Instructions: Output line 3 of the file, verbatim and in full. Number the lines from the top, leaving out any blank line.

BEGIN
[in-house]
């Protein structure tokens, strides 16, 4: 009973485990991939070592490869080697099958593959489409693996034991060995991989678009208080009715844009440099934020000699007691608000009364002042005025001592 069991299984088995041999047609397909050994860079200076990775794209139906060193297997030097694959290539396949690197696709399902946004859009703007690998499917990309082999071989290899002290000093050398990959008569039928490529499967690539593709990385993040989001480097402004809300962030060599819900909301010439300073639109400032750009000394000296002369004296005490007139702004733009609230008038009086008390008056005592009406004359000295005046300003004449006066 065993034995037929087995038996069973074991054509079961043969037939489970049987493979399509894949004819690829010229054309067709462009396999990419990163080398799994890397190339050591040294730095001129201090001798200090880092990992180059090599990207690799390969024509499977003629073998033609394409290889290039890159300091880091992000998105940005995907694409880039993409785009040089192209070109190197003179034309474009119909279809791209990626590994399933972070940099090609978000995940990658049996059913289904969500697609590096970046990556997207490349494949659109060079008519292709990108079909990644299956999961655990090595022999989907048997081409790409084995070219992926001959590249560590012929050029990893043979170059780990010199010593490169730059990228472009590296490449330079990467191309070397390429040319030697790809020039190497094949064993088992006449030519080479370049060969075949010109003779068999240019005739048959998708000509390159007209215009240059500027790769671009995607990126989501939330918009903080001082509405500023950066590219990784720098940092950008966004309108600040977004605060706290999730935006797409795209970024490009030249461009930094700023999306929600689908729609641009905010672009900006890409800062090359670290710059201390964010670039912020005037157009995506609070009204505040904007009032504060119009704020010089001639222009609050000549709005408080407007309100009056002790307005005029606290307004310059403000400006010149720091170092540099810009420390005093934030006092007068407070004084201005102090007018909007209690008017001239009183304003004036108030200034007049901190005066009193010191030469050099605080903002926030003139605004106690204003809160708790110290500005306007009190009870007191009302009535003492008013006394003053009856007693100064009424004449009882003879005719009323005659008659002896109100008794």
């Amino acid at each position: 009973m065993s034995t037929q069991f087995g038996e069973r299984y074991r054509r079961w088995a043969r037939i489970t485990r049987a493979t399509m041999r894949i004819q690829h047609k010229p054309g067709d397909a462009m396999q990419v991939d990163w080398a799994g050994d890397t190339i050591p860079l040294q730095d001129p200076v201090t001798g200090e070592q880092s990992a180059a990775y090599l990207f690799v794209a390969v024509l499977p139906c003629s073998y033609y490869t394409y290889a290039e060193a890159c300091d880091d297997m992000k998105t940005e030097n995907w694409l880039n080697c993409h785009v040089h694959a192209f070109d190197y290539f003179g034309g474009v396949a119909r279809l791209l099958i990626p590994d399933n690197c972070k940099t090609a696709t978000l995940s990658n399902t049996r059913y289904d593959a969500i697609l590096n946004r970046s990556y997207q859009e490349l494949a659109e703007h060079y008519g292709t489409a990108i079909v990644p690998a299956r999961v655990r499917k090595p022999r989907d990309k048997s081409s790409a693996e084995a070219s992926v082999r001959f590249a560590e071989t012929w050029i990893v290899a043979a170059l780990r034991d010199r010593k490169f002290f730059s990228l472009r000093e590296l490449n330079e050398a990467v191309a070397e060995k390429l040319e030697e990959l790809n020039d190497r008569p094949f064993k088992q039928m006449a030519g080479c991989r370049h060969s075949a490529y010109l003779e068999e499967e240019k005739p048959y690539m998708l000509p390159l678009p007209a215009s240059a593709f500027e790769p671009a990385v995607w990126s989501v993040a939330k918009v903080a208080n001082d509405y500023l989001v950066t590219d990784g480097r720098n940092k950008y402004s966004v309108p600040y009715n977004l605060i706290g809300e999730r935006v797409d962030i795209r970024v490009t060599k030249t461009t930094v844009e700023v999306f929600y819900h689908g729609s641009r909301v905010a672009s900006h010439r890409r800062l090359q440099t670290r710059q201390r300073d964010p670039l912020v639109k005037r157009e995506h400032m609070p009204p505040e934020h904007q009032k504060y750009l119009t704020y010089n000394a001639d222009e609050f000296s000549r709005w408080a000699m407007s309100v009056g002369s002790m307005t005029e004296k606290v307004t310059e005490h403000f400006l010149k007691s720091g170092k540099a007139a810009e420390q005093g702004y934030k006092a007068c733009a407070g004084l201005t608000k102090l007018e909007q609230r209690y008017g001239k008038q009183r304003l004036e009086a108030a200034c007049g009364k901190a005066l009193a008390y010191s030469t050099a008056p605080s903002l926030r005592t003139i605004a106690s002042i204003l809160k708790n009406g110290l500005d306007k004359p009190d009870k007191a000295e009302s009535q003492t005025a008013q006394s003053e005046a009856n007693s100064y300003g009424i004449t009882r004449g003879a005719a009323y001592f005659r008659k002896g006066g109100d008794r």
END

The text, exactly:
């Amino acid at each position: 009973m065993s034995t037929q069991f087995g038996e069973r299984y074991r054509r079961w088995a043969r037939i489970t485990r049987a493979t399509m041999r894949i004819q690829h047609k010229p054309g067709d397909a462009m396999q990419v991939d990163w080398a799994g050994d890397t190339i050591p860079l040294q730095d001129p200076v201090t001798g200090e070592q880092s990992a180059a990775y090599l990207f690799v794209a390969v024509l499977p139906c003629s073998y033609y490869t394409y290889a290039e060193a890159c300091d880091d297997m992000k998105t940005e030097n995907w694409l880039n080697c993409h785009v040089h694959a192209f070109d190197y290539f003179g034309g474009v396949a119909r279809l791209l099958i990626p590994d399933n690197c972070k940099t090609a696709t978000l995940s990658n399902t049996r059913y289904d593959a969500i697609l590096n946004r970046s990556y997207q859009e490349l494949a659109e703007h060079y008519g292709t489409a990108i079909v990644p690998a299956r999961v655990r499917k090595p022999r989907d990309k048997s081409s790409a693996e084995a070219s992926v082999r001959f590249a560590e071989t012929w050029i990893v290899a043979a170059l780990r034991d010199r010593k490169f002290f730059s990228l472009r000093e590296l490449n330079e050398a990467v191309a070397e060995k390429l040319e030697e990959l790809n020039d190497r008569p094949f064993k088992q039928m006449a030519g080479c991989r370049h060969s075949a490529y010109l003779e068999e499967e240019k005739p048959y690539m998708l000509p390159l678009p007209a215009s240059a593709f500027e790769p671009a990385v995607w990126s989501v993040a939330k918009v903080a208080n001082d509405y500023l989001v950066t590219d990784g480097r720098n940092k950008y402004s966004v309108p600040y009715n977004l605060i706290g809300e999730r935006v797409d962030i795209r970024v490009t060599k030249t461009t930094v844009e700023v999306f929600y819900h689908g729609s641009r909301v905010a672009s900006h010439r890409r800062l090359q440099t670290r710059q201390r300073d964010p670039l912020v639109k005037r157009e995506h400032m609070p009204p505040e934020h904007q009032k504060y750009l119009t704020y010089n000394a001639d222009e609050f000296s000549r709005w408080a000699m407007s309100v009056g002369s002790m307005t005029e004296k606290v307004t310059e005490h403000f400006l010149k007691s720091g170092k540099a007139a810009e420390q005093g702004y934030k006092a007068c733009a407070g004084l201005t608000k102090l007018e909007q609230r209690y008017g001239k008038q009183r304003l004036e009086a108030a200034c007049g009364k901190a005066l009193a008390y010191s030469t050099a008056p605080s903002l926030r005592t003139i605004a106690s002042i204003l809160k708790n009406g110290l500005d306007k004359p009190d009870k007191a000295e009302s009535q003492t005025a008013q006394s003053e005046a009856n007693s100064y300003g009424i004449t009882r004449g003879a005719a009323y001592f005659r008659k002896g006066g109100d008794r």